In painting you have to confront your own history and all your naked ambition; there’s no escape. And you have to confront the whole history of art. Picasso said when he saw the paintings at the Lascaux Caves, there is nothing more to be done.’ said Hoyland in his interview with Damien Hirst in 2009. Hoyland died last week, so reviews of his life and work are popping up everywhere. Hoyland has been a controversial figure in the art world. What will the world conclude when they reflect on him now? His place as one of the driving forces of painterly abstraction in the 20th century is assured. He blasted onto the art world canvas in 1964 as part of the ‘London Situation’ show with his forever bold, daring and huge paintings. He is widely regarded as one of the world’s finest abstract painters. He was a sponge. He read widely, was eclectic and veracious in his appetite for an array of subjects: from Zen Buddhism, Japanese poetry, Gabriel García Márquez, and amusingly, in his own words: ‘Shields, masks, tools, artefacts, mirrors, Avebury Circle, swimming underwater, snorkelling, views from planes, volcanoes, mountains, waterfalls, rocks, graffiti, stains, damp walls, cracked pavements, puddles, the cosmos inside the human body, food, drink, being drunk, sex, music, dancing, relentless rhythm, the Caribbean, the tropical light, the northern light, the oceanic light …..’ and on and on and on.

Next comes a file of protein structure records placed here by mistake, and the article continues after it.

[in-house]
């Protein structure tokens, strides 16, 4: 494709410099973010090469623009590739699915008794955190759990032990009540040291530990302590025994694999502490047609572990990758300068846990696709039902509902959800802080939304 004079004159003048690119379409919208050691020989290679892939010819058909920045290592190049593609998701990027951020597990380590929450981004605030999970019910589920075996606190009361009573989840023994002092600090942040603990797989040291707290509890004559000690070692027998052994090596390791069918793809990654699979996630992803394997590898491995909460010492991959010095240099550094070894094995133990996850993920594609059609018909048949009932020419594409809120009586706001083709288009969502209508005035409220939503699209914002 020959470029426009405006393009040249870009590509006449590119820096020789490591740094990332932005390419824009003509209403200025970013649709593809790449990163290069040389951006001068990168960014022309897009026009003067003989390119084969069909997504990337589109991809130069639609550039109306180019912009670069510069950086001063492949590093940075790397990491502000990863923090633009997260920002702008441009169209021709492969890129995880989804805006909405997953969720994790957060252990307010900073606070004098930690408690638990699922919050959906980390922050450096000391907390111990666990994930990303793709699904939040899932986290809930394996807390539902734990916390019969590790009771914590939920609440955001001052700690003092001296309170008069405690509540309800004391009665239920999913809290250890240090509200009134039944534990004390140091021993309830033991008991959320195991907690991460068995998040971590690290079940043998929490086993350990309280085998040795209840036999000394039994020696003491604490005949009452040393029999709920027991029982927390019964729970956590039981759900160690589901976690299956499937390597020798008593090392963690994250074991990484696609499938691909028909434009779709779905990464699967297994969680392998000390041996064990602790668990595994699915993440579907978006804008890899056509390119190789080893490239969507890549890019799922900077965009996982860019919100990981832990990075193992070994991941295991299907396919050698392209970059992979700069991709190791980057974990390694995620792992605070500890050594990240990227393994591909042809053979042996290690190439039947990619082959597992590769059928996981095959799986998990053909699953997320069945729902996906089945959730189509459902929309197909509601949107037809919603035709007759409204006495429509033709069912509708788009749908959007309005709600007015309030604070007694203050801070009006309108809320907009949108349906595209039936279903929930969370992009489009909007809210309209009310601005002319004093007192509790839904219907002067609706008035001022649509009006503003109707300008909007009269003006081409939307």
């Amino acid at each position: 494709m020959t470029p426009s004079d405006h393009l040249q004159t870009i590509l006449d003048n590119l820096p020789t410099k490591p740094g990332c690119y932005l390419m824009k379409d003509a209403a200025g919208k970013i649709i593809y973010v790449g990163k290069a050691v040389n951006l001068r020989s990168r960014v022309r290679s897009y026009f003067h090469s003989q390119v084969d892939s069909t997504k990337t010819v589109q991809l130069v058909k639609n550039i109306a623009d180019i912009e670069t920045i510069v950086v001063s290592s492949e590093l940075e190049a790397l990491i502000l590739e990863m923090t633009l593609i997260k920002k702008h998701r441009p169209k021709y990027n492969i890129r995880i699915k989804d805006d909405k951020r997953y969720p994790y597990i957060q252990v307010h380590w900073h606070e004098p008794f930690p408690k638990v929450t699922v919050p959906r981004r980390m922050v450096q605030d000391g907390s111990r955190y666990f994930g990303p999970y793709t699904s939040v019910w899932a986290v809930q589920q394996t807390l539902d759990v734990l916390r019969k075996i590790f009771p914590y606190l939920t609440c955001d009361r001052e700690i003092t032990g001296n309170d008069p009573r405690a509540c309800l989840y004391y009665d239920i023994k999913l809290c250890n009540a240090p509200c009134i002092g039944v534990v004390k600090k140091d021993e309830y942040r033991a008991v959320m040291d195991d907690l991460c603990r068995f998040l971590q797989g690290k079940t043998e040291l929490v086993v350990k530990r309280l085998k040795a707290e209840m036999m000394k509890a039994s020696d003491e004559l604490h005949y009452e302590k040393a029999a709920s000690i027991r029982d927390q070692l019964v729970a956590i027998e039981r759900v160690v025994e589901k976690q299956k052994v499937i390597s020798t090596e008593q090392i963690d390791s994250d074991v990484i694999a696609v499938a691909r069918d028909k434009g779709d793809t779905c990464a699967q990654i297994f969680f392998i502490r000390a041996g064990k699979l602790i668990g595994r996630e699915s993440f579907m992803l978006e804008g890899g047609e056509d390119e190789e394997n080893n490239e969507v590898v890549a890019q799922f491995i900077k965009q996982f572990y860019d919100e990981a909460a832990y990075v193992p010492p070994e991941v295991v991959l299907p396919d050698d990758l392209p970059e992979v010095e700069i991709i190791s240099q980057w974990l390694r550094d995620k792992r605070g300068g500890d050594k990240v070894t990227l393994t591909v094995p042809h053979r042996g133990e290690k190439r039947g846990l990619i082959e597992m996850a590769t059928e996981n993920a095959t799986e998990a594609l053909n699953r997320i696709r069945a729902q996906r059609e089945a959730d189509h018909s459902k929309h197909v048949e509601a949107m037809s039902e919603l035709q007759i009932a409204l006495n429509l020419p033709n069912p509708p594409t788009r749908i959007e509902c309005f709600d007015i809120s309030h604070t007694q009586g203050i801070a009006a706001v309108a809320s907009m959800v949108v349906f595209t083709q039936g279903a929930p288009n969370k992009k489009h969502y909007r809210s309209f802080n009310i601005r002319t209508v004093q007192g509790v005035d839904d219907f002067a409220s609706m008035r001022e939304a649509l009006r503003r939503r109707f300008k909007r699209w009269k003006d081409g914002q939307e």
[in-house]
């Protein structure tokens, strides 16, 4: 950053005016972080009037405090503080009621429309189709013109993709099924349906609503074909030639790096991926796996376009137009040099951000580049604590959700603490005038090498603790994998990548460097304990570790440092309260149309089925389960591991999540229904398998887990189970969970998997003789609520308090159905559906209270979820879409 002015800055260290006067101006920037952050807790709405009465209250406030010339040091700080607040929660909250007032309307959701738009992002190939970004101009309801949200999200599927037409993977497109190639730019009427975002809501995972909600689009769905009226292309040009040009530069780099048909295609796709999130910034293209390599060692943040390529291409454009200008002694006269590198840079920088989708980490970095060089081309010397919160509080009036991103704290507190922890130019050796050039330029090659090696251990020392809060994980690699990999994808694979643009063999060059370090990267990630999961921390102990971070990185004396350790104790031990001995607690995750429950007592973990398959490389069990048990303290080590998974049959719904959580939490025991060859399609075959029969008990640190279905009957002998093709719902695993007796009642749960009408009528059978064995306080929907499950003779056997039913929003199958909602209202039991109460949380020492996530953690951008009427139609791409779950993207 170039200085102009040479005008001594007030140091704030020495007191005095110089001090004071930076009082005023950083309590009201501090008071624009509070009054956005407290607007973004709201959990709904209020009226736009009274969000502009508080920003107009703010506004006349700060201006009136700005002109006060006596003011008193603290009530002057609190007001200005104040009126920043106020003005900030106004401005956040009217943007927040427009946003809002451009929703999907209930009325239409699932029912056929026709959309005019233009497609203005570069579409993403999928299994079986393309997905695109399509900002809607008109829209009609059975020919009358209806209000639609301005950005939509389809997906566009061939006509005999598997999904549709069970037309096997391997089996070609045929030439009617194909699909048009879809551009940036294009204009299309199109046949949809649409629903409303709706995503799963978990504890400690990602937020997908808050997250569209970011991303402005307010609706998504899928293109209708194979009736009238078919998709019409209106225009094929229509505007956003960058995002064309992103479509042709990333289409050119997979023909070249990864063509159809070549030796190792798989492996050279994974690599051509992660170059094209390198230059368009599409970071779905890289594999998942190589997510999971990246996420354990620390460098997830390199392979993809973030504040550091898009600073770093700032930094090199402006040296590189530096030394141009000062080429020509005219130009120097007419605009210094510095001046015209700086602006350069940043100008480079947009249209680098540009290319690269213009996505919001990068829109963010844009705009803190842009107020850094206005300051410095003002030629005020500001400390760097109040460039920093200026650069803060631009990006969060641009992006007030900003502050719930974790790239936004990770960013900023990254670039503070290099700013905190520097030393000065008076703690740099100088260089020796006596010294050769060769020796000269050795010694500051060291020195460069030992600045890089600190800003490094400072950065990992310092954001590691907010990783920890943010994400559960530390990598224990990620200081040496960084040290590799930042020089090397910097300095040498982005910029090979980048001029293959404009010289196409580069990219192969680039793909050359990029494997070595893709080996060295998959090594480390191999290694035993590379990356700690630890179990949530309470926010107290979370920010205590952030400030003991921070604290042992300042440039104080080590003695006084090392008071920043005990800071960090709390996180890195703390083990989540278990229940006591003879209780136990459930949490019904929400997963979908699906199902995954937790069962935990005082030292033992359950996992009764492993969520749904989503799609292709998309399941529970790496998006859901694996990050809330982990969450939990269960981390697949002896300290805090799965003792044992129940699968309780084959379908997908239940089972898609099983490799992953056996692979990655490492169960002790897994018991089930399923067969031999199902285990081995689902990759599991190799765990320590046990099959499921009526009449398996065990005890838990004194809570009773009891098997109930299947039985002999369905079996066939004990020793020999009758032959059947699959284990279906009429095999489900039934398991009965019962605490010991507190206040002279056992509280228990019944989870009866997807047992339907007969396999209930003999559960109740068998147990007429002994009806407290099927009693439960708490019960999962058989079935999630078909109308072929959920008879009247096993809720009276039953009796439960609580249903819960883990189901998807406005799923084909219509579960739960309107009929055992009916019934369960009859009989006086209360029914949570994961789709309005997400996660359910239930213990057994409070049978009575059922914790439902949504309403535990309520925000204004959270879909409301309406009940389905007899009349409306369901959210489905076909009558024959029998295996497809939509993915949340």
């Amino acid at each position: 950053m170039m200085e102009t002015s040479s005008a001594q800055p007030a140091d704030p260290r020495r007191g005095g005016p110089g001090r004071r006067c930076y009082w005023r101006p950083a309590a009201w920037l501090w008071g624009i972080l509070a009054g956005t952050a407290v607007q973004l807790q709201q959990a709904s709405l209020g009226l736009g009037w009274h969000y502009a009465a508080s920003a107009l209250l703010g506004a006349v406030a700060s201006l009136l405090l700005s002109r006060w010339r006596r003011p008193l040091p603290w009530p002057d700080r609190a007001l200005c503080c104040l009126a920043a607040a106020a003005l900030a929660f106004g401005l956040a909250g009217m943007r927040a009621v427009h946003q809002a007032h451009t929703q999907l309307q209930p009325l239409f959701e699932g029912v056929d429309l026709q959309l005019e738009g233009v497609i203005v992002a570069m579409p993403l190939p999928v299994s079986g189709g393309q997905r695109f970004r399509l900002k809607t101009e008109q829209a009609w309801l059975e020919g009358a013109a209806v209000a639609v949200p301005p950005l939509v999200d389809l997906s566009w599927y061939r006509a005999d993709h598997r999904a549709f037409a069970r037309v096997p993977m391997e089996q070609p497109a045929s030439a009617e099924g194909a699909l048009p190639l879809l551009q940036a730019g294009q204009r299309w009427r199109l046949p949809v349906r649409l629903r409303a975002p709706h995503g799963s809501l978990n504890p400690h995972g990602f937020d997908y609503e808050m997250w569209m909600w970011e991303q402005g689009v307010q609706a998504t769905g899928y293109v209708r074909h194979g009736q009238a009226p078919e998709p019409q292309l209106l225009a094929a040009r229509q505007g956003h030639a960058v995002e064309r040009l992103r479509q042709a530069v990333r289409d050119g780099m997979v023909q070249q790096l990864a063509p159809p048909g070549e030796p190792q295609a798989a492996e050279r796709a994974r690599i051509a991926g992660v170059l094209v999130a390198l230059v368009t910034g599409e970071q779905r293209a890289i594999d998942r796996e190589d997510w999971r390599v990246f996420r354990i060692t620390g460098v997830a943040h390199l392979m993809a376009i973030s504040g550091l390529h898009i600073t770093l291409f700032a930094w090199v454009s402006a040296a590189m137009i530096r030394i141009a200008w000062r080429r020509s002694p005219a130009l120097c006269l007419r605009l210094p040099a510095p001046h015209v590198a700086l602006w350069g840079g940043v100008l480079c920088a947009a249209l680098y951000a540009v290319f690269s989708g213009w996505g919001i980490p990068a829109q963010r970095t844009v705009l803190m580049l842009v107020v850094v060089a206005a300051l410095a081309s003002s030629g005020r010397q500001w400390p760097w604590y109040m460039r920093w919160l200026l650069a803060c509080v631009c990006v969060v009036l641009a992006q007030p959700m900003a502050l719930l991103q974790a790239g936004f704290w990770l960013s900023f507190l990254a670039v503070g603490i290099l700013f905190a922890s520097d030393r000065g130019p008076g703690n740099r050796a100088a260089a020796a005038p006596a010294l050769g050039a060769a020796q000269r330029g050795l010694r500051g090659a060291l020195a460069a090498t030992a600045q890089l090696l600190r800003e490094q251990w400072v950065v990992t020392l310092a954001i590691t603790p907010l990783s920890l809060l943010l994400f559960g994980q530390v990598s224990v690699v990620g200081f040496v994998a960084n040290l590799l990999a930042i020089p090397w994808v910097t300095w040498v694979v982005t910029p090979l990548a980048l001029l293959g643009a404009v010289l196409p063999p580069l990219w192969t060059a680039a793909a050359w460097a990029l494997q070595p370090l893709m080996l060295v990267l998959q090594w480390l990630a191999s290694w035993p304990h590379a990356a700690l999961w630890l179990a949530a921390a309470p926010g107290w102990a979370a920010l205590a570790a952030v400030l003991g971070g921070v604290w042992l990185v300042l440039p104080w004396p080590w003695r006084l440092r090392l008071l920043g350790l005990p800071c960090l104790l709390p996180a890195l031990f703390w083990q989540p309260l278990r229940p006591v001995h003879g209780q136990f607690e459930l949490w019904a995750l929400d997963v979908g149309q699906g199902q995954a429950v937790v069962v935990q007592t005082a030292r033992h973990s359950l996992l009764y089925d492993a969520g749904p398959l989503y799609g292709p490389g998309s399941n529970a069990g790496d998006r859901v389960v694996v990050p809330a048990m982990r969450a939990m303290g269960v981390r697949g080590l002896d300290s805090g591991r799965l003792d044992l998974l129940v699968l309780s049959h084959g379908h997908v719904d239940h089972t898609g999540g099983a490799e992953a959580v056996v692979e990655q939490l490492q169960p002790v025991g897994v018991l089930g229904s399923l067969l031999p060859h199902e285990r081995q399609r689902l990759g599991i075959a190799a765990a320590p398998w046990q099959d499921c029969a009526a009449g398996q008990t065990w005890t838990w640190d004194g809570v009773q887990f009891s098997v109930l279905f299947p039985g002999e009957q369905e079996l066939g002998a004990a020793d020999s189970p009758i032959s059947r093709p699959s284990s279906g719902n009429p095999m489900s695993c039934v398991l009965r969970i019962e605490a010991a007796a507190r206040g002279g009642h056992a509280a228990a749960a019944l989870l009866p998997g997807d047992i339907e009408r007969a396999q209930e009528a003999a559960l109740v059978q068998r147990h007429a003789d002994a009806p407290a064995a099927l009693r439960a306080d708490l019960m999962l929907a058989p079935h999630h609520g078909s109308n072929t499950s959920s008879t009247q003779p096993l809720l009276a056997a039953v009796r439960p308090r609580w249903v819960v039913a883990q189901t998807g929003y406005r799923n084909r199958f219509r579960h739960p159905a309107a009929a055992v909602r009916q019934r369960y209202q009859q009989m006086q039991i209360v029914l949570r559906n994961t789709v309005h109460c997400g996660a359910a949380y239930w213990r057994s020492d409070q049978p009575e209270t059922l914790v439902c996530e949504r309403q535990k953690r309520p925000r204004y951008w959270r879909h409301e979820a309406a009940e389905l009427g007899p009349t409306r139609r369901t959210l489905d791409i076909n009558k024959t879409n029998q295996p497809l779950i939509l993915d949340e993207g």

His painterly influences are equally wide. Anton Caro, Terry Frost, and Juan Miro are huge influences, but Caulfield was also a friend, and he was embraced into the circle of Motherwell, Helen Frankenthaler, Barnett Newman and others in the New York art scene, until he chose to move on from there. What marks him out is his total lack of fear of paint. Everything was possible, work could be as big, as bright, as lush, as crazy, as his marauding imagination. Much of his work is on a very large scale, his ambition for his work extended beyond the boundaries most of us would accept, those of traditional sized canvases, of the walls of studio spaces, or consideration of where work might hang. For these reason hi work easily offended, and even now many will shake their heads and rather than seek to enjoy the life force in his works, find the hugeness of his gestures impenetrable. Sadly he has not been much in ‘favour’ recently, and doesn’t appear in the ‘top 300 most searched for artists list’ at the moment. I bet that will change now that he has died.
His work seems very ambitious – off the scale – and to my mind very ‘male’. There is a more comforting sense of scale and sensitivity to media and process in his prints, but then perhaps that’s my own self imposed constraints not allowing me to drink in the joy of the huge abstract works? To me, at least, the exuberance of his huge works is distilled in his smaller prints, and these are the images that will remain my favourites.
To find out more about Hoyland, click here to review the Guardian obituary. Or the excellent Turps Banana interview and photographs here.